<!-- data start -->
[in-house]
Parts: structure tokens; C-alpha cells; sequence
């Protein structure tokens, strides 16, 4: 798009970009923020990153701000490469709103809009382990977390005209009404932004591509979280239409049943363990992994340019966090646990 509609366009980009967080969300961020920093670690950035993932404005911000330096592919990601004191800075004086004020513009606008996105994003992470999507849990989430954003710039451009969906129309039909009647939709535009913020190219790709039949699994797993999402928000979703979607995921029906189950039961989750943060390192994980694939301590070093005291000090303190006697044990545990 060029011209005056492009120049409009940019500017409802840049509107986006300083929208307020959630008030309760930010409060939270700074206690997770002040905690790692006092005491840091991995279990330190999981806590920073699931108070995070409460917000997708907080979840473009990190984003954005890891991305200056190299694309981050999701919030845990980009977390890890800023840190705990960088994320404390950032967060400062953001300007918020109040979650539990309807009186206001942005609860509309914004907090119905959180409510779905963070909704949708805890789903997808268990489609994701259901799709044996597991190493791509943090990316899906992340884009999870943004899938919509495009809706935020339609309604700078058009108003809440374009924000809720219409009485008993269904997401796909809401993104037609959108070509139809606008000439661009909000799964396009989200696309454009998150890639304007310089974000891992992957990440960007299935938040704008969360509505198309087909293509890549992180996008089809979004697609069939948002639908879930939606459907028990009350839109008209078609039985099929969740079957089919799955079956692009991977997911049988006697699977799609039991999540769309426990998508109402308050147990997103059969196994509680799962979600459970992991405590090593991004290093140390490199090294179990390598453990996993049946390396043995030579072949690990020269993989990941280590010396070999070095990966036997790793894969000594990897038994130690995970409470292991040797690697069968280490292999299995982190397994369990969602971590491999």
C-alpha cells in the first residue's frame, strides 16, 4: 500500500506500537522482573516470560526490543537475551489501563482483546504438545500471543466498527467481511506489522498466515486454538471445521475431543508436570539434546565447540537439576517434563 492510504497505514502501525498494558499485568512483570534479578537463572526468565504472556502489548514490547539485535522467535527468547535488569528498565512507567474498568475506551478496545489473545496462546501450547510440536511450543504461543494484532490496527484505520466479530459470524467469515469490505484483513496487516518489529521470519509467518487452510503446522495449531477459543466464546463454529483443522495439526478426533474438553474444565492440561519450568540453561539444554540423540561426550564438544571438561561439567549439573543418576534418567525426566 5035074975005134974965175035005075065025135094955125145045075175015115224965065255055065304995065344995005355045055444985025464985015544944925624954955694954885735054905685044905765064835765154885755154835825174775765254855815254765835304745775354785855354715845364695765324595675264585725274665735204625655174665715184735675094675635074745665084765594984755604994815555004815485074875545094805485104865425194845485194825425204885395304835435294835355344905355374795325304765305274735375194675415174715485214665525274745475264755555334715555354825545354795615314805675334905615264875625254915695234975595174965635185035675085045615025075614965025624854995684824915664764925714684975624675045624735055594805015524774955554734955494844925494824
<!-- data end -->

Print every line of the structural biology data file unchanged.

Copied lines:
[in-house]
Parts: structure tokens; C-alpha cells; sequence
């Protein structure tokens, strides 16, 4: 798009970009923020990153701000490469709103809009382990977390005209009404932004591509979280239409049943363990992994340019966090646990 509609366009980009967080969300961020920093670690950035993932404005911000330096592919990601004191800075004086004020513009606008996105994003992470999507849990989430954003710039451009969906129309039909009647939709535009913020190219790709039949699994797993999402928000979703979607995921029906189950039961989750943060390192994980694939301590070093005291000090303190006697044990545990 060029011209005056492009120049409009940019500017409802840049509107986006300083929208307020959630008030309760930010409060939270700074206690997770002040905690790692006092005491840091991995279990330190999981806590920073699931108070995070409460917000997708907080979840473009990190984003954005890891991305200056190299694309981050999701919030845990980009977390890890800023840190705990960088994320404390950032967060400062953001300007918020109040979650539990309807009186206001942005609860509309914004907090119905959180409510779905963070909704949708805890789903997808268990489609994701259901799709044996597991190493791509943090990316899906992340884009999870943004899938919509495009809706935020339609309604700078058009108003809440374009924000809720219409009485008993269904997401796909809401993104037609959108070509139809606008000439661009909000799964396009989200696309454009998150890639304007310089974000891992992957990440960007299935938040704008969360509505198309087909293509890549992180996008089809979004697609069939948002639908879930939606459907028990009350839109008209078609039985099929969740079957089919799955079956692009991977997911049988006697699977799609039991999540769309426990998508109402308050147990997103059969196994509680799962979600459970992991405590090593991004290093140390490199090294179990390598453990996993049946390396043995030579072949690990020269993989990941280590010396070999070095990966036997790793894969000594990897038994130690995970409470292991040797690697069968280490292999299995982190397994369990969602971590491999």
C-alpha cells in the first residue's frame, strides 16, 4: 500500500506500537522482573516470560526490543537475551489501563482483546504438545500471543466498527467481511506489522498466515486454538471445521475431543508436570539434546565447540537439576517434563 492510504497505514502501525498494558499485568512483570534479578537463572526468565504472556502489548514490547539485535522467535527468547535488569528498565512507567474498568475506551478496545489473545496462546501450547510440536511450543504461543494484532490496527484505520466479530459470524467469515469490505484483513496487516518489529521470519509467518487452510503446522495449531477459543466464546463454529483443522495439526478426533474438553474444565492440561519450568540453561539444554540423540561426550564438544571438561561439567549439573543418576534418567525426566 5035074975005134974965175035005075065025135094955125145045075175015115224965065255055065304995065344995005355045055444985025464985015544944925624954955694954885735054905685044905765064835765154885755154835825174775765254855815254765835304745775354785855354715845364695765324595675264585725274665735204625655174665715184735675094675635074745665084765594984755604994815555004815485074875545094805485104865425194845485194825425204885395304835435294835355344905355374795325304765305274735375194675415174715485214665525274745475264755555334715555354825545354795615314805675334905615264875625254915695234975595174965635185035675085045615025075614965025624854995684824915664764925714684975624675045624735055594805015524774955554734955494844925494824